Jumpstarting Process Improvement in Your Organization: The Top 10 Essentials (Part 10 of 10) – Accountability and Feedback Loops

The final post in this series of the 10 essentials, saving the best for last – accountability.

Essential #10.  Feedback loops between management and staff.  This is quite different than Management by Walking.  Management by Walking is about relationships, communication, and collaboration.  Feedback loops are 100% about accountability.  It is up to you, the leader, to develop a mechanism whereby the process improvement specialist, front line manager, and staff are jointly responsible for delivering results.  There is a tendency for each of these people to allow the status quo to continue unless they are required to present and defend their results.  The process improvement specialists will tend to analyze data indefinitely.  Managers are hesitant to make changes to what already works.  And front line staff rarely feel empowered to make changes unless they are part of a larger effort.  For these reasons, it is up to the leader to reinforce the need for results through a structured accountability mechanism.  Here three highly-regarded best practices for your consideration.

  1. A balanced scorecard.  Much has been made about the “balanced scorecard.”  Books have been written, awards won, and consultants made rich because the balanced scorecard works.  A balance scorecard is a graphical representation of a handful metrics which, when balanced yield the optimal business result.  This tool can be a tremendously effective reporting mechanism when deploying a process improvement initiative.  It reinforces reliance upon data, ensures a balanced business approach, and forces a concise reporting format.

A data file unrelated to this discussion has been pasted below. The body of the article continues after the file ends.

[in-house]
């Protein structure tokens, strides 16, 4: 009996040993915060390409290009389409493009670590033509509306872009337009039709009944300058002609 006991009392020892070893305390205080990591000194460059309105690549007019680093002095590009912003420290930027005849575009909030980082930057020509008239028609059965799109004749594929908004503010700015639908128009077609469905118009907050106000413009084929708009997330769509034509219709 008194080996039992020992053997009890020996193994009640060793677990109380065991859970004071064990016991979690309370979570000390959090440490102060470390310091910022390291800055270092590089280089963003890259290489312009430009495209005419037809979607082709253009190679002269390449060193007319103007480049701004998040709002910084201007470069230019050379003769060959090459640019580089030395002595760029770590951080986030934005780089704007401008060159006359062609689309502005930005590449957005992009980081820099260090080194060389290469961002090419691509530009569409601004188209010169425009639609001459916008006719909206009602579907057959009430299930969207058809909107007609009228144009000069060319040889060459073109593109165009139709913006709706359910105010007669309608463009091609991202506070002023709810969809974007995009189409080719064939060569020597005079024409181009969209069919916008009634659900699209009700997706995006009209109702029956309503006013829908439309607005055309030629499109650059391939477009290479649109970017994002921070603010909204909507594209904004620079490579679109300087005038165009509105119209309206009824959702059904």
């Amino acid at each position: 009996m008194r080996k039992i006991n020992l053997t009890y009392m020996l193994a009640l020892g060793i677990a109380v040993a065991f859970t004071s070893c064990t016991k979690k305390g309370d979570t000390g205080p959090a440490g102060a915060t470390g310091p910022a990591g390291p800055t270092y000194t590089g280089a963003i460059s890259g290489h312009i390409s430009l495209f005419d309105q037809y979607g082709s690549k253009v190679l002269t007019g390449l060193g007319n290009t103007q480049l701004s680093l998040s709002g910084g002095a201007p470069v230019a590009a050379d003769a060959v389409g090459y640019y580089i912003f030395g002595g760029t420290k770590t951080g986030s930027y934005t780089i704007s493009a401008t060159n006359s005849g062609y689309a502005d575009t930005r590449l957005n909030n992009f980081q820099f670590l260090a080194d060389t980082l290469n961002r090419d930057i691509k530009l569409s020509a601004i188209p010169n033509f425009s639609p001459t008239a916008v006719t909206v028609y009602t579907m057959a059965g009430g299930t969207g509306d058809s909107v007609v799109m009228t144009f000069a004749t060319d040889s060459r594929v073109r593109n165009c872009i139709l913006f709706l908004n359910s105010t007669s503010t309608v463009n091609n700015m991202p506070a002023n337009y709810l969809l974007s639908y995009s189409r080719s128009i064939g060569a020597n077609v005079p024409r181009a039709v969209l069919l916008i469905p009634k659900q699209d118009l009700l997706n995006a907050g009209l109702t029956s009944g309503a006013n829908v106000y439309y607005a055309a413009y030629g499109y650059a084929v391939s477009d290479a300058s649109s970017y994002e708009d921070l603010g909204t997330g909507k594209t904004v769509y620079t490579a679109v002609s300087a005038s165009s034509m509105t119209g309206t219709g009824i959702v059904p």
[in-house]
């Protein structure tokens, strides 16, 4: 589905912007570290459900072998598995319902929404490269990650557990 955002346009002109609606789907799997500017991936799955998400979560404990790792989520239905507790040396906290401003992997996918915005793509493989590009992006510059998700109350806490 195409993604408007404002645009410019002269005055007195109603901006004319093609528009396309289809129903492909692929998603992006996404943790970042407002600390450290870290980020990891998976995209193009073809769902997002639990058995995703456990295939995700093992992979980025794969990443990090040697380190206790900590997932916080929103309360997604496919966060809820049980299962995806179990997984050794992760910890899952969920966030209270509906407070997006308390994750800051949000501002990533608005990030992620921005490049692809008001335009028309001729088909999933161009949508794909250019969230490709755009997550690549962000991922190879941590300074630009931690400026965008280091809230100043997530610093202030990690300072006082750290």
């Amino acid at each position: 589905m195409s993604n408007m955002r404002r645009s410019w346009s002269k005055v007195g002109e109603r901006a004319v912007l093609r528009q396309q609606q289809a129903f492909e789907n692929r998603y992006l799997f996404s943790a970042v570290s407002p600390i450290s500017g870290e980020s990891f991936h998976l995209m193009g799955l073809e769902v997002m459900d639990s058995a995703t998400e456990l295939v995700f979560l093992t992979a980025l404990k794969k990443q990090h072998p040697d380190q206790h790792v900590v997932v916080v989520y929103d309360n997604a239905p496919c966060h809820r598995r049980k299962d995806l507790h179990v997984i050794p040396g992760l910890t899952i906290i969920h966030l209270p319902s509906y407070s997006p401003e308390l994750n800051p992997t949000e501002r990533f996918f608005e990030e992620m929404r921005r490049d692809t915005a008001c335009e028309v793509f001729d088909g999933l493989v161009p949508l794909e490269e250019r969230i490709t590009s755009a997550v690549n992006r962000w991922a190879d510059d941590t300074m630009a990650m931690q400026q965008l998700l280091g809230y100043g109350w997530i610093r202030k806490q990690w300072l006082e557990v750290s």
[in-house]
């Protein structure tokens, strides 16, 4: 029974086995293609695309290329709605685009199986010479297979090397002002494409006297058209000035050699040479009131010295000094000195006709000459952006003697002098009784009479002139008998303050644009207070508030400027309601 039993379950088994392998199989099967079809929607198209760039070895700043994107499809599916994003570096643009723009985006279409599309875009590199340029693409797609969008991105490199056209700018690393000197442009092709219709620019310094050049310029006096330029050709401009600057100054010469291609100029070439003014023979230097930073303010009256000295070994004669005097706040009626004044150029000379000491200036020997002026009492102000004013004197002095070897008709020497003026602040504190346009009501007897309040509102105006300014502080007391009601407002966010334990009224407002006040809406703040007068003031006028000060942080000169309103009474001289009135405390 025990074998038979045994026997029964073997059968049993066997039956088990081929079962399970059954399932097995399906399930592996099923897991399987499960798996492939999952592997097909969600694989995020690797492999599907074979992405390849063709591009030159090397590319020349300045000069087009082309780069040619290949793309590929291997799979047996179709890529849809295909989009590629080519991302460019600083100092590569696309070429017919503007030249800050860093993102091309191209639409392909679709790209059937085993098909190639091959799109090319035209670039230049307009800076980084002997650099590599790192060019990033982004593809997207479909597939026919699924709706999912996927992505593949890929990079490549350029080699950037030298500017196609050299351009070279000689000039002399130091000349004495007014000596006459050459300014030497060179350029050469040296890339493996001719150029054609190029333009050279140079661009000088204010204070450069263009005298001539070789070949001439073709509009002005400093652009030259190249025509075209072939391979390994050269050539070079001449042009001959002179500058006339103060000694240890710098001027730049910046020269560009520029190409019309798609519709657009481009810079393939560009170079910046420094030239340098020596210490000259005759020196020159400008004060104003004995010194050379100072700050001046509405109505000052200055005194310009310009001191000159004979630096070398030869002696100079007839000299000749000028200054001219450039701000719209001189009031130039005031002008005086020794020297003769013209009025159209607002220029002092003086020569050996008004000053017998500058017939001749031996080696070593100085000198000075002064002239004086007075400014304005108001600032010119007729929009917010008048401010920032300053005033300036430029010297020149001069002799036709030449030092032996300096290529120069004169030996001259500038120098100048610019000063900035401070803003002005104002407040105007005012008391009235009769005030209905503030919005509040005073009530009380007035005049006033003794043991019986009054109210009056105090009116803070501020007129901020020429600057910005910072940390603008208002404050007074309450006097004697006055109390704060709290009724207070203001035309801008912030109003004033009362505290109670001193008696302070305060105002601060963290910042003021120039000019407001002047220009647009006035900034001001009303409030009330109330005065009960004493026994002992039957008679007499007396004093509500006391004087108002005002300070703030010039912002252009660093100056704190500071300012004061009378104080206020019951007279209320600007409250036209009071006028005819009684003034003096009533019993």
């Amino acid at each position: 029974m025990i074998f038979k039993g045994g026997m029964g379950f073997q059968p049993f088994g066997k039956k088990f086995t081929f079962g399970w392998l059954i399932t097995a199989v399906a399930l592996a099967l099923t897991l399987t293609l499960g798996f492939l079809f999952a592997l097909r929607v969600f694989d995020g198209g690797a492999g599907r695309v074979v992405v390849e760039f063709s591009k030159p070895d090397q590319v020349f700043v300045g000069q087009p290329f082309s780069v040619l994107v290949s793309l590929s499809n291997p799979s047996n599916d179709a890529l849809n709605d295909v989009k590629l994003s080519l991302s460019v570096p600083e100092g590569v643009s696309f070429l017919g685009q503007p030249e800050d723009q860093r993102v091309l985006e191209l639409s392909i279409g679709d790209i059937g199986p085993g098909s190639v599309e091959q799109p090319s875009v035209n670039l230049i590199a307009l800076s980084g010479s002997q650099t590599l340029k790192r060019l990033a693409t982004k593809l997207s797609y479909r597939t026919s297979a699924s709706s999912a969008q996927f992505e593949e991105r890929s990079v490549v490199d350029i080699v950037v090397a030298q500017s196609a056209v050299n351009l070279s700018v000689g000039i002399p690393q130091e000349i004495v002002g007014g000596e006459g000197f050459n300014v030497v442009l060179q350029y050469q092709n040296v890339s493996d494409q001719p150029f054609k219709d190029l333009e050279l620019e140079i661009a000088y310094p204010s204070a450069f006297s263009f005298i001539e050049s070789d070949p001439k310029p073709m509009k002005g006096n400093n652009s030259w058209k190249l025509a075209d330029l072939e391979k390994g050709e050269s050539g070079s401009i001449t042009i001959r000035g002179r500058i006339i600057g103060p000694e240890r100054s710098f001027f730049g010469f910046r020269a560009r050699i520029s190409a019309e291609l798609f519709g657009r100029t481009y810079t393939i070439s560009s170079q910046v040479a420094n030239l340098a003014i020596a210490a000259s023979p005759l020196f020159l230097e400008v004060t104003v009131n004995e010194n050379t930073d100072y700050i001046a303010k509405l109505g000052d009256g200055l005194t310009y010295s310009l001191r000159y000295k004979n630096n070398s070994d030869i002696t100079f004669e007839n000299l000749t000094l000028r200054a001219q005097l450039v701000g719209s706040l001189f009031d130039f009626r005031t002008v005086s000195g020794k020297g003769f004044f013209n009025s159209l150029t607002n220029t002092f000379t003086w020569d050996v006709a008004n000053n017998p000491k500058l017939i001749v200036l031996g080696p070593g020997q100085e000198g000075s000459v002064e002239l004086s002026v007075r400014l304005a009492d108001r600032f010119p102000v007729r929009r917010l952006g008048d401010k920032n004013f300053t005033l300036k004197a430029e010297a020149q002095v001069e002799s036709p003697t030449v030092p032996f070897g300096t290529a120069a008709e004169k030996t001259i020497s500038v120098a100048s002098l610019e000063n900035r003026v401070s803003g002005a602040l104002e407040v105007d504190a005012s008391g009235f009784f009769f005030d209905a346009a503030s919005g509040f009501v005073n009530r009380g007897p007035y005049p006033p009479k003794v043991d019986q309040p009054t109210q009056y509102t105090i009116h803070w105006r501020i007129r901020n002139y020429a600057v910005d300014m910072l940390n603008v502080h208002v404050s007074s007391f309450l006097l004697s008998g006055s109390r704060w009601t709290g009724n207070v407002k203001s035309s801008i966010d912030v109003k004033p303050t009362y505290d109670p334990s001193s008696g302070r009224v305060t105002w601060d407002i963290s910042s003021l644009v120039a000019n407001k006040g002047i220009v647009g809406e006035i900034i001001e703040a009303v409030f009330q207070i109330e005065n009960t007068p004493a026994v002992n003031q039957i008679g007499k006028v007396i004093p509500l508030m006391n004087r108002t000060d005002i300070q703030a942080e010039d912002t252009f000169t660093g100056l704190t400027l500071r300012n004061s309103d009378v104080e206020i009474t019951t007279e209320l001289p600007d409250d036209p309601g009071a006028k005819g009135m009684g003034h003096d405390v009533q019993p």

2. Monthly project review.  I have seen businesses try to automate, virtual-ize, and minimize monthly reviews.  However, there is no substitute for a face-to-face review of all on-going improvement efforts.  Not only does it provide a platform for accountability, it sends a clear message that process improvement is important, even essential to the business.  It also provides the appropriate venue to evaluate results, lobby for resources, escalate problems, and garner support for the next steps.
  3. Celebrate success.  It is somewhat cliché to include “celebrate success” as a feedback mechanism.  It is often talked about, routinely and publicly committed to, but rarely accomplished.  Recognizing people for their ideas and hard work is critical to sustainability.  Not necessarily because people like being recognized, though they do.  Not necessarily because it makes people feel good, though it does.  But because it creates a culture of continuous improvement.  It says to everyone in the organization, “This person challenged the status quo, had the courage to offer new ideas, and make a real change.”  This declaration empowers everyone else to do the same.

Creating ways to encourage positive change and discourage inactivity is vitally important to the process improvement cycle.  Without some level accountability, we all, at best, refuse to change and at worst, spiral toward lower quality and higher costs.  Accountability does not have to be a bad word.  In most cases, it is an opportunity for those doing great work to demonstrate success, solicit resources, and plan next steps.  It is the single most important ingredient in the process improvement recipe.

 

 

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